Tue, Mar 09, 2010 - Page 8 News List

Don’t block road to a sustainable Taiwan

By Liu Chung-ming 柳中明

In just 100 days, the world has witnessed a series of devastating earthquakes. The scale of destruction and the death toll have been horrifying. In contrast, although the earthquake that struck Jiasian Village (甲仙), Kaohsiung County, was more powerful than the great Baihe earthquake a century ago and population density today is much higher, there was very little serious damage.

For years Taiwan has invested heavily in earthquake-resistant buildings and made a concerted effort to ensure that residents know how to react in the event of an earthquake. These measures have had a positive effect.

Unexpected disasters are a part of life in Taiwan, but such adjustments have made it possible to find sustainable ways of living.

If we want future generations to remain in Taiwan, ways must be found to minimize damage and ensure rapid recovery when disaster strikes.

Over the past 200 days, news has poured in of disasters caused by global climatic anomalies. In today’s world it often seems that climate records that have lasted 50 or 100 years are just there to be broken. Nevertheless, it is fortunate that the occurrence of such unusual climate conditions is dependent on certain atmospheric conditions, and we should be thankful it is only southern Taiwan that faces the constant threat of devastating floods.

Global warming means that the occurrence of disasters caused by climatic anomalies can no longer be avoided. At present, meteorological agencies around the world can do little more than develop a general understanding of what will happen, they remain unable to accurately predict the severity and timing of events.

A strong earthquake does not necessarily cause more devastation than a weaker one, but damage does accumulate. The higher frequency of weather disasters and the regular rewriting of climate records make the long-term consequences of neglecting this particularly worrying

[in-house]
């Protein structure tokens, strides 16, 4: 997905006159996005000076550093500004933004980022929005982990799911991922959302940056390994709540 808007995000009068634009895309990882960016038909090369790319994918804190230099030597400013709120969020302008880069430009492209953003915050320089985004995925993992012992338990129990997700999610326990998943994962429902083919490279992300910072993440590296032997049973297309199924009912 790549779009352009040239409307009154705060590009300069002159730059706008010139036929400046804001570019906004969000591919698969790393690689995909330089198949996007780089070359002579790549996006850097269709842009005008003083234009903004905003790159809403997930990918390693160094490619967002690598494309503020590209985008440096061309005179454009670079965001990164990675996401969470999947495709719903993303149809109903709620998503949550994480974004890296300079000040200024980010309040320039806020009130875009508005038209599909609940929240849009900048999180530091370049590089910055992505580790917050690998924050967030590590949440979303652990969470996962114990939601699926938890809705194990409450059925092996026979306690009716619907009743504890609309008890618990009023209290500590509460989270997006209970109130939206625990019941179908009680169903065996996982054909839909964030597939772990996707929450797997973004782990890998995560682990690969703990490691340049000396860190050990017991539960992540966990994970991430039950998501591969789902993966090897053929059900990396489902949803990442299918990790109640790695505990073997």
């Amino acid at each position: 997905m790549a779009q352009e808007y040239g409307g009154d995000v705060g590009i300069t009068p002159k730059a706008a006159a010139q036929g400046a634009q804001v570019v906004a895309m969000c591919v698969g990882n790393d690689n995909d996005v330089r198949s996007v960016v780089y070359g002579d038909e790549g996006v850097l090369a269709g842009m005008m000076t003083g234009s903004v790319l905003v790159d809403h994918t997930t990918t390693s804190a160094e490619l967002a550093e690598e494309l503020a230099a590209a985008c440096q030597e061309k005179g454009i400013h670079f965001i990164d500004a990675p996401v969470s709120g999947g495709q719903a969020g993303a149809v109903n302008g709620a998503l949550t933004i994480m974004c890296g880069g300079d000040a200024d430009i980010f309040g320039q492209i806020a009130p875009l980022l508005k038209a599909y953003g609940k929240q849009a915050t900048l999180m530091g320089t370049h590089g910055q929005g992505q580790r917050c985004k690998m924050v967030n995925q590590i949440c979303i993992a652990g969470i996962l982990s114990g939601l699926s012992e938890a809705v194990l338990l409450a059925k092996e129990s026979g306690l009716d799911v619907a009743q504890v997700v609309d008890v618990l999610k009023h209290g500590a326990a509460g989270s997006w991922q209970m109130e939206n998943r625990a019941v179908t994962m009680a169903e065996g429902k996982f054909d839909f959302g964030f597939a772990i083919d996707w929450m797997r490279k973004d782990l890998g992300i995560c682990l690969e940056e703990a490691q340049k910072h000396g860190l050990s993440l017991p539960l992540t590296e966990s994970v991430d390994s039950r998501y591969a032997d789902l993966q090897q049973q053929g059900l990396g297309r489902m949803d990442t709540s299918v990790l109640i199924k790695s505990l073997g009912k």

In this regard, the disaster brought by Typhoon Morakot last year was a painful lesson for the people of southern Taiwan.

President Ma Ying-jeou (馬英九) said after Typhoon Morakot that “Taiwan is an area where climate change induced disasters are common,” a realization that also inspired a noted documentary by Sisy Chen (陳文茜). The question is whether people in these areas should flee their homes or devise ways to make life in Taiwan more sustainable?

I have long suggested the establishment of a mechanism that will allow us to adapt to climate change and that we follow the examples of the UK and the US by passing a climate safety law while at the same time implementing projects to cut green house gas emissions, rather than leaving it all to the rhetoric of politicians. If the Taiwanese people want to continue living on this island, they have no choice but to adapt to unstoppable climate change.

As a professor, I teach a seminar called “Introduction to Global Change.” The last class in this course deals with human creativity in times of change, and how artists and entertainers deal with the current doomsday atmosphere by skipping over scientific thinking and creatively expressing personal experiences and insights, in the hope they will be able to encourage people to change their ways.

I can only hope that more scientists will engage in such creative work because only then can we ensure that the road toward a sustainable Taiwan is not blocked by irrelevant squabbles.

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